About the Yarra River (Birrarung)

The Yarra River is a unique ecosystem that brings nature, culture, and people together. It meanders 242 km from near Mt Baw Baw, through the Yarra Valley and finishes in the Port Phillip Bay.

If you live in or have visited Victoria, you’ve likely seen the magic and natural beauty of the Yarra River first-hand. Whether it’s exercise, recreation, relaxation, social events or simply to soak up nature, this riverscape is a community and environmental cornerstone.

In addition to those who live near the riverbank, its environs home hundreds of different plants and animals, including koalas, lyrebirds, native fish and platypus.


Ready to join the Yarra Riverkeeper Association?

Love the Yarra? Together, we can protect it. Join the Yarra Riverkeeper Association today or support us!


Your Yarra

The Yarra River is Melbourne’s most important natural asset, and all Melburnians depend on it. It provides 70% of our piped water and its valley is world-renowned for its vineyards and natural beauty. The Yarra is the centrepiece of many cultural city events, and plays host to sports, recreational and nature-based activities.

But the Yarra is in trouble. It is polluted with litter and a cocktail of urban wastes. In many areas, this results in water quality well below legal standards. Its wondrous wetlands, floodplains and banks are damaged by weeds and native plants are culled for metropolitan development.

Most of river’s water is taken to supply our homes and industry, which puts many river flows at a dangerous low. What’s more, many wildlife species are now also endangered.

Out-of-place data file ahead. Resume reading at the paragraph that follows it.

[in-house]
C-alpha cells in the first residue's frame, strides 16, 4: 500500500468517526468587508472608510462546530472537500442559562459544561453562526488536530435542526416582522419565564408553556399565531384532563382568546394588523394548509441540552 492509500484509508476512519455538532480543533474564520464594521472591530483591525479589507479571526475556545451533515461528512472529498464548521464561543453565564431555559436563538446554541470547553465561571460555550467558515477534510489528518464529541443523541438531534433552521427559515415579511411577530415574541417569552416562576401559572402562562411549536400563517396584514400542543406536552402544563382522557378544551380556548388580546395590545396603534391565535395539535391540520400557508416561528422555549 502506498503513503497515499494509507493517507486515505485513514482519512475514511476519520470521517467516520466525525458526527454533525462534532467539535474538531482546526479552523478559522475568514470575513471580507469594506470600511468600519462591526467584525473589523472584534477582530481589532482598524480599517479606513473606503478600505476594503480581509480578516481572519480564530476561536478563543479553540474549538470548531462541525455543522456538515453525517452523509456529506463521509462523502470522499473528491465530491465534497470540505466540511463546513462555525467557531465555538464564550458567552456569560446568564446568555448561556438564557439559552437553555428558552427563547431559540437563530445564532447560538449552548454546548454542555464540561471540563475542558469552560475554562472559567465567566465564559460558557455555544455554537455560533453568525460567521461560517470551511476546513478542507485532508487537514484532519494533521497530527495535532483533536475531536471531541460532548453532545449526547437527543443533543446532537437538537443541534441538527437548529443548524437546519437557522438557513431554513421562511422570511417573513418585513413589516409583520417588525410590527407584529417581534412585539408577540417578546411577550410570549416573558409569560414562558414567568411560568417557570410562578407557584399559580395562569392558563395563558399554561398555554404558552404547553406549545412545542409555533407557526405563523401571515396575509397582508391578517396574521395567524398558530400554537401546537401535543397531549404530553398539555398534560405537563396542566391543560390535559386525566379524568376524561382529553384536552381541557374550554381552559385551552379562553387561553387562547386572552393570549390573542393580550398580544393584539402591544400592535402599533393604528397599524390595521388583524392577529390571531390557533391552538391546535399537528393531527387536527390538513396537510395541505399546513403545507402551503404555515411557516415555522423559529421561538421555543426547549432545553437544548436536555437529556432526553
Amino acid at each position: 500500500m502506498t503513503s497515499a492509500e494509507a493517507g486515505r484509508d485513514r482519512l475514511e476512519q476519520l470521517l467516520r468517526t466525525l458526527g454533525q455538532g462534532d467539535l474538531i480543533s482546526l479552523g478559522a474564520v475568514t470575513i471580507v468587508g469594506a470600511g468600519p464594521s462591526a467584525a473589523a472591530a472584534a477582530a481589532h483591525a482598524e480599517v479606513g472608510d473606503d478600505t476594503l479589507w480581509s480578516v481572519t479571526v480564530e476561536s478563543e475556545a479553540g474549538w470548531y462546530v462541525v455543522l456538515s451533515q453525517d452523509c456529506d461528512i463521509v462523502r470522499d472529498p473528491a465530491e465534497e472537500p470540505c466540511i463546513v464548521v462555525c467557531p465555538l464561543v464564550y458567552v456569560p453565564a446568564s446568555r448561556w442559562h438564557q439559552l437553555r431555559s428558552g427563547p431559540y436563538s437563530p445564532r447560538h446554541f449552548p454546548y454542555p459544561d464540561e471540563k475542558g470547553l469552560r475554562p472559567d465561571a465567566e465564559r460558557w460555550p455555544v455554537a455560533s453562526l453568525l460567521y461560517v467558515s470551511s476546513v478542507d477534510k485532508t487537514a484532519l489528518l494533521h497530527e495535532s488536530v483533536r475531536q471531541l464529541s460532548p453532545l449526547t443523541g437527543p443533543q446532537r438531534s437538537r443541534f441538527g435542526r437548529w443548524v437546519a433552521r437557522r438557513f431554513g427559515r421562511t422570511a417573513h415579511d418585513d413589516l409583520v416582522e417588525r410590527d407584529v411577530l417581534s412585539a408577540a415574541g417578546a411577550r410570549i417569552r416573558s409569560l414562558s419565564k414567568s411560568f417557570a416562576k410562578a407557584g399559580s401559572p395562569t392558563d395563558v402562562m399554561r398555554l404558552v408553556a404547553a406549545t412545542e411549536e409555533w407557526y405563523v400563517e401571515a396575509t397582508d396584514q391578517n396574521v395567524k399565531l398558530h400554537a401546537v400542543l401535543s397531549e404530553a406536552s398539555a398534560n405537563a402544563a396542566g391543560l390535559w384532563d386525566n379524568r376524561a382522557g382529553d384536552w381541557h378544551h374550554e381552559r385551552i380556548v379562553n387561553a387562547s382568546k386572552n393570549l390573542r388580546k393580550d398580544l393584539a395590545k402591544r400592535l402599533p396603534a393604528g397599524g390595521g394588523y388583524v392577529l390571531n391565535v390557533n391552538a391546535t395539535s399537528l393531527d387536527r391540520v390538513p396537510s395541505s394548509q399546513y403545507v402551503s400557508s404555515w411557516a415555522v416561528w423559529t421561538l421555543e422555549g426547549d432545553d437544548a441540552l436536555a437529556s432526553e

The Yarra Riverkeeper Association speaks for the river – and works tirelessly to fight against these dangers. By getting involved and supporting our cause, you can help us save the Yarra and continue to enjoy it for years to come.

Yarra Facts


242 kilometres


40 kilometres east of Warburton, on the flanks of Mt Baw Baw


Port Phillip Bay at Newport


Brown in the lower reaches, due to the suspended silt (cray) carried downstream


Covers 4,078 square kilometres, includes 24 tributaries and is home to about two million people.

  • Length
  • Source
  • Mouth
  • Colour
  • Catchment

Yarra History

The Wurundjeri people of the Kulin Nation called the river, Birrarrung – “Place of Mists and Shadows”. Aboriginal peoples have always had a strong spiritual connection with the Yarra’s land and waterways. It was a dreaming path they followed and camped beside through the calendar of countless seasons. The first documented European sighting of “the great river” was in 1803, when New South Wales’ Surveyor-General, Charles Grimes was sent to map the Port Phillip district.

He named it “Freshwater River” and proclaimed the valley as “the most eligible place for a settlement” that he had seen. In 1835, John Wedge called the river “Yarra Yarra”, which means ever-flowing in the Wunundjeri language.